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Senator Joe Manchin is the centrist of attention

Senator Joe Manchin, Democrat of West Virginia, speaks to reporters at the Hart Senate Office Building in Washington on Dec. 13.Stefani Reynolds/NYT

His ‘no’ on social spending bill is a crushing betrayal

Re “Manchin’s ‘no’ leaves Democrats furious” (Page A1, Dec. 20): Senator Joe Manchin declaring that he is a “no” vote on the Build Back Better bill demonstrates his true nature as a DINO, or Democrat in name only. While he has expressed his concern about justifying this bill to his constituents in his native coal country of West Virginia, where is his allegiance to a national agenda supported by the rest of his party and the majority of the American people?

Manchin’s “no” is a betrayal that tilts the balance of power toward the Republicans, who can already taste victory in the 2022 midterm elections even as the Democrats are doing all that they can to address child care, COVID-19, and climate change.


Gordon D. Chase


Blow to Biden administration is self-inflicted

“Manchin’s ‘no’ leaves Democrats furious,” says the headline. I am a bit furious with the Biden administration. You do not introduce a big bill on which you stake your reputation without counting the votes first. That’s legislation 101.

The Build Back Better bill should be divided into its component parts. Make the Republicans and Senator Joe Manchin vote against universal prekindergarten. Make the Republicans and Manchin vote against free community college. Make them vote against each of the things that the country overwhelmingly supports, and then trumpet those negative votes to the world, over and over. That’s politics 101.

Clement Brown

Fall River

If West Virginia Democrat won’t budge, maybe a GOP senator could be nudged

I realize that Senate minority leader Mitch McConnell has great control over the Republicans in the chamber, but I suggest that President Biden try to find just one GOP senator who might like to make history and serve the country by replacing Democrat Joe Manchin as the crucial vote to pass a truly meaningful change to our social safety net. The president should start with Susan Collins of Maine but, if unsuccessful, move on to other possibilities, including Lisa Murkowski of Alaska, Mitt Romney of Utah, and others who passed the bipartisan infrastructure bill. Even the prospect of such talks may bring Manchin back on board. Or, if finally unsuccessful, Biden would have tried everything possible.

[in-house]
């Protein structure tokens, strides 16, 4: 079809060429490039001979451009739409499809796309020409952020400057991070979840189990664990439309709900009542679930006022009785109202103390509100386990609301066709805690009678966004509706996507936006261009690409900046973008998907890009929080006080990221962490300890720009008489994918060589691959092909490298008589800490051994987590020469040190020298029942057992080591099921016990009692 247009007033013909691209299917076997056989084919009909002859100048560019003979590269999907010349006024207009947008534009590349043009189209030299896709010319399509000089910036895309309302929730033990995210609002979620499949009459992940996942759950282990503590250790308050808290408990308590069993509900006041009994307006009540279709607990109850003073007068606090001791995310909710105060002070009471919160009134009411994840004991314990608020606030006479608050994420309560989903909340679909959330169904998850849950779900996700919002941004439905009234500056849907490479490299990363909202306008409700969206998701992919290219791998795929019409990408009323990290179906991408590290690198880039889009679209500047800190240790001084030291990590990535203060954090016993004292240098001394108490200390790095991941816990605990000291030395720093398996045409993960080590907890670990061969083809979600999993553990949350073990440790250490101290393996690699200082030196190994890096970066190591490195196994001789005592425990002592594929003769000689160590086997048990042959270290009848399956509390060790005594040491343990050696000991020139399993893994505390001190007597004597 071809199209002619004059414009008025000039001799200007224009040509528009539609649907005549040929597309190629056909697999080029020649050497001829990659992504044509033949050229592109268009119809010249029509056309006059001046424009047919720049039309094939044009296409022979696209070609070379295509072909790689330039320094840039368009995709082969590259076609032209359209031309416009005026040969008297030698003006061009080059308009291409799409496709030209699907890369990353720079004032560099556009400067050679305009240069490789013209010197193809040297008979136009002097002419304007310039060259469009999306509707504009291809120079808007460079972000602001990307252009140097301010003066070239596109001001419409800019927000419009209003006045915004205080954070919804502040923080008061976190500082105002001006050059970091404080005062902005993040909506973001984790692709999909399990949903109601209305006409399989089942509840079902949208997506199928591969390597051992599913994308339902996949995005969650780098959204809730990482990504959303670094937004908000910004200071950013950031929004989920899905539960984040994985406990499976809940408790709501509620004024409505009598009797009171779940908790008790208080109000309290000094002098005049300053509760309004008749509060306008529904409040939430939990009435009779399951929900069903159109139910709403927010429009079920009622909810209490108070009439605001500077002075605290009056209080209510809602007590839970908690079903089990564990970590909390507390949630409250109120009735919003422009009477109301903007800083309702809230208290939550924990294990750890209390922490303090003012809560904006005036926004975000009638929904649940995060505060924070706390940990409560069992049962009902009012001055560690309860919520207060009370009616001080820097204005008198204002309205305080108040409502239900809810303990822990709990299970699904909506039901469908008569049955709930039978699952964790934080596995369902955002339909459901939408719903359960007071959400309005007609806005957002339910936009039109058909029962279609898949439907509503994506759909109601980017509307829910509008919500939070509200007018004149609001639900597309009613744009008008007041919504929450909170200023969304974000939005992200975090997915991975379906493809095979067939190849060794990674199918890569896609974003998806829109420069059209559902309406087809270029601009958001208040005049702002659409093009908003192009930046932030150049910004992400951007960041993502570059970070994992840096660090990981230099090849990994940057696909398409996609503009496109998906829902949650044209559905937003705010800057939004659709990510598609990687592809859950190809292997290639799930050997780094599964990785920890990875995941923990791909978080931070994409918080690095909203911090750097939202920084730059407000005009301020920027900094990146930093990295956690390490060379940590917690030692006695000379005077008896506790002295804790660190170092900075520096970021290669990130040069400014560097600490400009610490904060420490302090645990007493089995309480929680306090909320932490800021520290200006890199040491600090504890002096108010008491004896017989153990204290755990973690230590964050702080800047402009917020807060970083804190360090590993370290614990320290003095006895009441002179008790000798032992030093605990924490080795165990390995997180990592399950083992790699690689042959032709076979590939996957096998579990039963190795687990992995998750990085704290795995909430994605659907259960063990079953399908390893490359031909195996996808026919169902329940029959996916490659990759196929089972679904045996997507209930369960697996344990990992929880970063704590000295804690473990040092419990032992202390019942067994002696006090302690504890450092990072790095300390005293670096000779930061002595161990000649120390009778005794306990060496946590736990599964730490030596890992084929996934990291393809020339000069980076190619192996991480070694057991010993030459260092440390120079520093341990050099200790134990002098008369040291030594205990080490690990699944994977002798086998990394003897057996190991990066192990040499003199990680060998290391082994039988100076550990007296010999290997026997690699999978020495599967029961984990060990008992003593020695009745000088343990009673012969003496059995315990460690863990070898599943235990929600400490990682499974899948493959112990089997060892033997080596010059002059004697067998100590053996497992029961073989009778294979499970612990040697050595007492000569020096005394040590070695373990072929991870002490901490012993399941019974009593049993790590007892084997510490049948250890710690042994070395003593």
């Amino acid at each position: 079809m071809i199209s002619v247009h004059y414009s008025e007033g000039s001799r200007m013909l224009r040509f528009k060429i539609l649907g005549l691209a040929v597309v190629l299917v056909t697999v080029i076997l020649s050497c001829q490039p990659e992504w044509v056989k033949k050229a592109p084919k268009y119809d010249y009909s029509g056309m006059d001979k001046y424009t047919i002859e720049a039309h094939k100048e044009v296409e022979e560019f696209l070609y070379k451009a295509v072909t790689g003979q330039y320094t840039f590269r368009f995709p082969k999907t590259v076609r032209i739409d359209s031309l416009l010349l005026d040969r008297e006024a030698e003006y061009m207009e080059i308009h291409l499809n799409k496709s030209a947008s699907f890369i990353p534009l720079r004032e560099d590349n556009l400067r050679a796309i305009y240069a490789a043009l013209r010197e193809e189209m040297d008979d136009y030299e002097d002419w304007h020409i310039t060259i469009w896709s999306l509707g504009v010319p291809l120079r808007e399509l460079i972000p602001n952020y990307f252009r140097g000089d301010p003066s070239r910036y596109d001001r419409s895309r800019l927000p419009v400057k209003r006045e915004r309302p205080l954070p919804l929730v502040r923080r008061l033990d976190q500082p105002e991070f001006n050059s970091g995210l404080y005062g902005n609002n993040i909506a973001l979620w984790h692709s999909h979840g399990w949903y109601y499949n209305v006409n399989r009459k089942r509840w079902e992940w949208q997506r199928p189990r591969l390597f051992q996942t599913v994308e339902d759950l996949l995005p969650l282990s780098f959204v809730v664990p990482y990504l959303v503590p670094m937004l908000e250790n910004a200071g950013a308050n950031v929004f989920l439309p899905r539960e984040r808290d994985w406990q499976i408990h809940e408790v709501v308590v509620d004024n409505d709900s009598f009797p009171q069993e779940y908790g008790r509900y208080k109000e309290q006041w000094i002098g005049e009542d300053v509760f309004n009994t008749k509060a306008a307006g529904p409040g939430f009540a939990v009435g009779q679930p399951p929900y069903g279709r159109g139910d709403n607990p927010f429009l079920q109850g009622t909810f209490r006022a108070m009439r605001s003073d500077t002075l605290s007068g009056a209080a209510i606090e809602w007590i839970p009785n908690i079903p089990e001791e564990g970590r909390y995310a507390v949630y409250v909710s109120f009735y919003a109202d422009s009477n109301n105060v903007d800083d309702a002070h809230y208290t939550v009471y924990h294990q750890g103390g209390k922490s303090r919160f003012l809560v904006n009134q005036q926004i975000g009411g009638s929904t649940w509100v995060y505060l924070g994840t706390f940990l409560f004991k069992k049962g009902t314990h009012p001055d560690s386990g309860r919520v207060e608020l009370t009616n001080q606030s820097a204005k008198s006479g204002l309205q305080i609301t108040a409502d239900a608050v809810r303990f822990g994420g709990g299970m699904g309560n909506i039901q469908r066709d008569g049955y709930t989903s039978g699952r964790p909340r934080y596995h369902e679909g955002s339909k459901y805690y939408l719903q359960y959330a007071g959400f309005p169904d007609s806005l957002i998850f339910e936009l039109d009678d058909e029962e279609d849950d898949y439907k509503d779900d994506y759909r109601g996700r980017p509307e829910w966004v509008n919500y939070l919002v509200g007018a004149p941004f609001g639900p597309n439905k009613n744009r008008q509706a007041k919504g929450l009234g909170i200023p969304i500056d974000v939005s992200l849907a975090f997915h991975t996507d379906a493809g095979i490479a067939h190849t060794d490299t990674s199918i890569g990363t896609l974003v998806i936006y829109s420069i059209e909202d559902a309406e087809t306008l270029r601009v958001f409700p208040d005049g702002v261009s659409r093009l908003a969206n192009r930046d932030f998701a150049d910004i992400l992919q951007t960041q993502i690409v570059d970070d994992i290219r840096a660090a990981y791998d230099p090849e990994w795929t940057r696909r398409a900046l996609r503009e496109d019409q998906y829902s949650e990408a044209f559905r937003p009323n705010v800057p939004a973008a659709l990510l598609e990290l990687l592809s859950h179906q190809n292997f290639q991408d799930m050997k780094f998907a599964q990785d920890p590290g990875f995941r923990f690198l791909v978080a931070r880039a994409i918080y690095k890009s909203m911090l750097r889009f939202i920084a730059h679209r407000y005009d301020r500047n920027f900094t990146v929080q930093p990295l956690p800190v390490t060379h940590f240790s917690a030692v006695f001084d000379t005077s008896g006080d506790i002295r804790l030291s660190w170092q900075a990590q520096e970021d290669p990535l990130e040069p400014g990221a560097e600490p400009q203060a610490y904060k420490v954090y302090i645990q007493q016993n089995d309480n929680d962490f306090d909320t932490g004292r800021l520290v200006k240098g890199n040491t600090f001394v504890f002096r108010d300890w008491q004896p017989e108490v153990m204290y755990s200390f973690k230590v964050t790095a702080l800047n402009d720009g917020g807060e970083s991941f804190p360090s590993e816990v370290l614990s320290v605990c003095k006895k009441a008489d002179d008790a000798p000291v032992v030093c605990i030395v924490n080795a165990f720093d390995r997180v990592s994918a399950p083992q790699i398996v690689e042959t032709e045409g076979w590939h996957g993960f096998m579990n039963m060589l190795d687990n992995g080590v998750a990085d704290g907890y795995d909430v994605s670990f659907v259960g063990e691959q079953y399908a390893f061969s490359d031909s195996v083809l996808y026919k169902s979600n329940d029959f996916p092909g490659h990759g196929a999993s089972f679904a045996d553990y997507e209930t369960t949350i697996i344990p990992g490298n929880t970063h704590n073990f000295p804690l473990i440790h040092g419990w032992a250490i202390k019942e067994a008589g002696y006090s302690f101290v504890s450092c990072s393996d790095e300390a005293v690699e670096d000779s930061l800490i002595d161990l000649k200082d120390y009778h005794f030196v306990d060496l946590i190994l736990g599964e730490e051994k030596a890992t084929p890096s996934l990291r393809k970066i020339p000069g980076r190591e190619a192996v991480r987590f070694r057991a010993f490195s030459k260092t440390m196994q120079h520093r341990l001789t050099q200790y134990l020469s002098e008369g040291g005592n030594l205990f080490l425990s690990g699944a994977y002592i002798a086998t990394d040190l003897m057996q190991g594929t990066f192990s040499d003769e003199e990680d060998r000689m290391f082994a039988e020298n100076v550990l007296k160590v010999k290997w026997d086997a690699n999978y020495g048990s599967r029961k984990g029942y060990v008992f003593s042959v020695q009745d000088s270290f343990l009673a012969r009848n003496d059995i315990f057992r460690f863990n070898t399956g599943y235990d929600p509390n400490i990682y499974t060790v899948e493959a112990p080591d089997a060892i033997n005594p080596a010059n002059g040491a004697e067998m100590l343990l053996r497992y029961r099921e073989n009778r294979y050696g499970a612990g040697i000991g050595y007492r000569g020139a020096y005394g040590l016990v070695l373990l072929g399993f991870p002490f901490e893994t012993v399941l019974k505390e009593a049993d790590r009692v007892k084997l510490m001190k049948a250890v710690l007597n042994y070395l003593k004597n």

Bill Cotter


The writer was president and professor of constitutional law at Colby College from 1979 to 2000.

Joe Manchin is only one of 51 senators who say they will vote against Build Back Better, against investing in our children, including with free preschool; against improving health care and lowering prescription costs; and against combating climate change. Constituents must implore every Republican senator, especially Susan Collins of Maine, to do what has broad support and is crucial for the future of America and the world. I hope at least one will change their mind and vote for Build Back Better.

Douglas C. Johnson


Stop calling Manchin a ‘moderate’

Why does the Globe, along with many other news outlets, persist in labeling Joe Manchin a “moderate” Democrat when he is clearly a conservative Democrat? What matters equally is that calling him a moderate implies that any Democrat who disagrees with him is a wild-eyed radical.

Nan Levinson


LBJ would have made it happen (but Biden’s no LBJ)

Given the editorial cartoon by Ward Sutton in Monday’s Globe (“Biden’s silent night”), does anyone think that Lyndon Johnson would have let a Joe Manchin vote no on something as important as this bill? I doubt it.


We needed an anti-Trump who could undo the mess we were put in, and Joe Biden might have been a fine president in the Eisenhower years of “Ozzie and Harriet,” but he is not what we need in today’s world.

Alan Jay Rom